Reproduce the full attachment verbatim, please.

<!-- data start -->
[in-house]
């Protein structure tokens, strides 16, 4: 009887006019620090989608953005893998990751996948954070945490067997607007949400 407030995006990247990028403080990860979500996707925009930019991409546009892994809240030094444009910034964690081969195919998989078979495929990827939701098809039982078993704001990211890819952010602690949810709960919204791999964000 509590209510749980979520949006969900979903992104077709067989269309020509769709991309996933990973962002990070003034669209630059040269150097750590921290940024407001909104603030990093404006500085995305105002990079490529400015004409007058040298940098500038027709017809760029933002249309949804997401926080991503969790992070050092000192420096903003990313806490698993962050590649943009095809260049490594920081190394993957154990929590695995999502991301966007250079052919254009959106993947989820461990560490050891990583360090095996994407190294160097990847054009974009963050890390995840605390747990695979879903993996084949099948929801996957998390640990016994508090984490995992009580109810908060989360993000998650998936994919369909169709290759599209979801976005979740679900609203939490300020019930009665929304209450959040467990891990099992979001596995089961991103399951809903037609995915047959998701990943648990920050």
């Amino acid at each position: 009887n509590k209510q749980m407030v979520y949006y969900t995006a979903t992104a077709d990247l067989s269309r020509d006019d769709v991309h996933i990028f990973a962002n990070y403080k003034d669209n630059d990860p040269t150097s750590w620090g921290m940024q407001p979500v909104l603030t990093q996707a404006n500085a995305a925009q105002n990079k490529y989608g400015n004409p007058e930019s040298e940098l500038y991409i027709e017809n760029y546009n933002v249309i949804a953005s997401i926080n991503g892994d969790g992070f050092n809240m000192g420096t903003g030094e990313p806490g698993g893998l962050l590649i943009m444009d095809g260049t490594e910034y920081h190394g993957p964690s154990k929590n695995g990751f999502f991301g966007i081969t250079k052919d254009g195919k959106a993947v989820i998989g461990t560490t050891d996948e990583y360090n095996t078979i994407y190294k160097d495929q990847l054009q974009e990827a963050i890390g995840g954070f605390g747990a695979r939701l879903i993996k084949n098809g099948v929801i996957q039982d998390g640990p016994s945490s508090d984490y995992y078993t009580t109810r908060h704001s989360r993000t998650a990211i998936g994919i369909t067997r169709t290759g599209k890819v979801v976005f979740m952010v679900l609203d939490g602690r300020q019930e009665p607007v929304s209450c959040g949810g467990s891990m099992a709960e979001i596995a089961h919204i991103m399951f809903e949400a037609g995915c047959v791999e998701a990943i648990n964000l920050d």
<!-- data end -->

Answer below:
[in-house]
């Protein structure tokens, strides 16, 4: 009887006019620090989608953005893998990751996948954070945490067997607007949400 407030995006990247990028403080990860979500996707925009930019991409546009892994809240030094444009910034964690081969195919998989078979495929990827939701098809039982078993704001990211890819952010602690949810709960919204791999964000 509590209510749980979520949006969900979903992104077709067989269309020509769709991309996933990973962002990070003034669209630059040269150097750590921290940024407001909104603030990093404006500085995305105002990079490529400015004409007058040298940098500038027709017809760029933002249309949804997401926080991503969790992070050092000192420096903003990313806490698993962050590649943009095809260049490594920081190394993957154990929590695995999502991301966007250079052919254009959106993947989820461990560490050891990583360090095996994407190294160097990847054009974009963050890390995840605390747990695979879903993996084949099948929801996957998390640990016994508090984490995992009580109810908060989360993000998650998936994919369909169709290759599209979801976005979740679900609203939490300020019930009665929304209450959040467990891990099992979001596995089961991103399951809903037609995915047959998701990943648990920050």
């Amino acid at each position: 009887n509590k209510q749980m407030v979520y949006y969900t995006a979903t992104a077709d990247l067989s269309r020509d006019d769709v991309h996933i990028f990973a962002n990070y403080k003034d669209n630059d990860p040269t150097s750590w620090g921290m940024q407001p979500v909104l603030t990093q996707a404006n500085a995305a925009q105002n990079k490529y989608g400015n004409p007058e930019s040298e940098l500038y991409i027709e017809n760029y546009n933002v249309i949804a953005s997401i926080n991503g892994d969790g992070f050092n809240m000192g420096t903003g030094e990313p806490g698993g893998l962050l590649i943009m444009d095809g260049t490594e910034y920081h190394g993957p964690s154990k929590n695995g990751f999502f991301g966007i081969t250079k052919d254009g195919k959106a993947v989820i998989g461990t560490t050891d996948e990583y360090n095996t078979i994407y190294k160097d495929q990847l054009q974009e990827a963050i890390g995840g954070f605390g747990a695979r939701l879903i993996k084949n098809g099948v929801i996957q039982d998390g640990p016994s945490s508090d984490y995992y078993t009580t109810r908060h704001s989360r993000t998650a990211i998936g994919i369909t067997r169709t290759g599209k890819v979801v976005f979740m952010v679900l609203d939490g602690r300020q019930e009665p607007v929304s209450c959040g949810g467990s891990m099992a709960e979001i596995a089961h919204i991103m399951f809903e949400a037609g995915c047959v791999e998701a990943i648990n964000l920050d």